On the NAEP 8th-grade math assessment the gap between White and African-American students increased from 33 to 36 points between 2003 and 2011. The gap between Whites and Hispanics increased from 27 to 30 points over that same period.
The 8th-grade reading gap between Whites and Hispanics over the last eight years remained at 20 points, and the increased one point from 26 to 27.
Spending and NAEP data confirms what data from the rest of the country tells us: the more money we spend on education does not translate into increased educational outcomes.
Despite this stark fact, pandering Maryland politicians trot out Maryland’s much vaunted and number one ranking by Education Week, anytime there is a whiff of cutting education spending.
Yet when you dig into the Maryland specific data in Education Week’s Quality Counts Report all that glimmers is not gold.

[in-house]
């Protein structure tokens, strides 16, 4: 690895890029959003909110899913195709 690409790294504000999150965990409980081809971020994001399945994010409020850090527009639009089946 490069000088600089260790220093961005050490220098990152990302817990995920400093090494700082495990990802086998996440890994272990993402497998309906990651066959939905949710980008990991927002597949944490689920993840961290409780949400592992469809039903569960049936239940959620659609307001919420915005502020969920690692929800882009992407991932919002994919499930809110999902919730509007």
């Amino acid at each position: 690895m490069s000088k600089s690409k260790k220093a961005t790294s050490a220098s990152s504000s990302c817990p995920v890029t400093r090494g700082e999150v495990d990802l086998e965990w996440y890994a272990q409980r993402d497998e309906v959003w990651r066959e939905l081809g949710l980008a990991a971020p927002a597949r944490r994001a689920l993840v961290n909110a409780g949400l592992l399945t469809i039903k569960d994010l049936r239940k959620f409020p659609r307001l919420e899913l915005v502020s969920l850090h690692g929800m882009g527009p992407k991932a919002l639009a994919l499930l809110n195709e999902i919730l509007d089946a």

In fact, Maryland only received an overall grade of B+ on the Quality Counts Report. According to the report, Maryland ranked last in the nation (50th) on the poverty gap for NAEP 8th grade math scores, and 34th in the nation for the math gap change for that assessment test. Even in the area of 4th grade reading where Maryland’s best gains were made the state only ranked 34th in the nation.
Quality Counts number one ranked school system ranks a middling 22nd in the country for high school graduation rate, and worse, Maryland ranks 34th in the nation for change in graduation rate.